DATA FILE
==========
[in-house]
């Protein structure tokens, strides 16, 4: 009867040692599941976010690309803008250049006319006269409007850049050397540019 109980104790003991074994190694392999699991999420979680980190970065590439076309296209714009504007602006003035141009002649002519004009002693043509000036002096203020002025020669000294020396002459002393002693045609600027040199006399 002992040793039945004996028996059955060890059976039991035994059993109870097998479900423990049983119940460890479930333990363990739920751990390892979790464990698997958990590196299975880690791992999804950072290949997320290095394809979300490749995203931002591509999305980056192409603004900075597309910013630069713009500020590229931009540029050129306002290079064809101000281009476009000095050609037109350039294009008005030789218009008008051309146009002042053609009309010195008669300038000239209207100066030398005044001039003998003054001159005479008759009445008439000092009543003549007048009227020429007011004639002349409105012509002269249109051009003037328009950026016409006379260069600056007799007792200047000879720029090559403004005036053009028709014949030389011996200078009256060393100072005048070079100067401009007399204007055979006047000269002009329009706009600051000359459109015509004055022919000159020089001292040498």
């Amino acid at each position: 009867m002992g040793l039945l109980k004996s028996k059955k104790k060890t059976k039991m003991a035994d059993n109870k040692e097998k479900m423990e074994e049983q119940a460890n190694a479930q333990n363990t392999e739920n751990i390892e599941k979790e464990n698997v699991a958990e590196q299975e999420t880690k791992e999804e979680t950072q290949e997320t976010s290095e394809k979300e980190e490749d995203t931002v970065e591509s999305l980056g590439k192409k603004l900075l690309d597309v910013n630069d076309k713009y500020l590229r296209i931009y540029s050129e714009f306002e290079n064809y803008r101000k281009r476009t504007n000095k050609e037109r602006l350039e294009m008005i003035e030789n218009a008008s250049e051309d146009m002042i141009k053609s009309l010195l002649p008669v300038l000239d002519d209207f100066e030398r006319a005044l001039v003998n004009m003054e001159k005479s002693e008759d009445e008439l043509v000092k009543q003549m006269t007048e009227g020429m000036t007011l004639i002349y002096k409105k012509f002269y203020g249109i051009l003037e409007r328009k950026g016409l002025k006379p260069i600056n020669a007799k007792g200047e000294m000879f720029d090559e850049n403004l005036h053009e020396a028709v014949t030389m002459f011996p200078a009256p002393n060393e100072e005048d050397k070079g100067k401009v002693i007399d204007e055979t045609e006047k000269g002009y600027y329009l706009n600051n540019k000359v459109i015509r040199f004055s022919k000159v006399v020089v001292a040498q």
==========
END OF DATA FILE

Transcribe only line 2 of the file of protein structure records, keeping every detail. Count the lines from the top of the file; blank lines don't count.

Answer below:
């Protein structure tokens, strides 16, 4: 009867040692599941976010690309803008250049006319006269409007850049050397540019 109980104790003991074994190694392999699991999420979680980190970065590439076309296209714009504007602006003035141009002649002519004009002693043509000036002096203020002025020669000294020396002459002393002693045609600027040199006399 002992040793039945004996028996059955060890059976039991035994059993109870097998479900423990049983119940460890479930333990363990739920751990390892979790464990698997958990590196299975880690791992999804950072290949997320290095394809979300490749995203931002591509999305980056192409603004900075597309910013630069713009500020590229931009540029050129306002290079064809101000281009476009000095050609037109350039294009008005030789218009008008051309146009002042053609009309010195008669300038000239209207100066030398005044001039003998003054001159005479008759009445008439000092009543003549007048009227020429007011004639002349409105012509002269249109051009003037328009950026016409006379260069600056007799007792200047000879720029090559403004005036053009028709014949030389011996200078009256060393100072005048070079100067401009007399204007055979006047000269002009329009706009600051000359459109015509004055022919000159020089001292040498």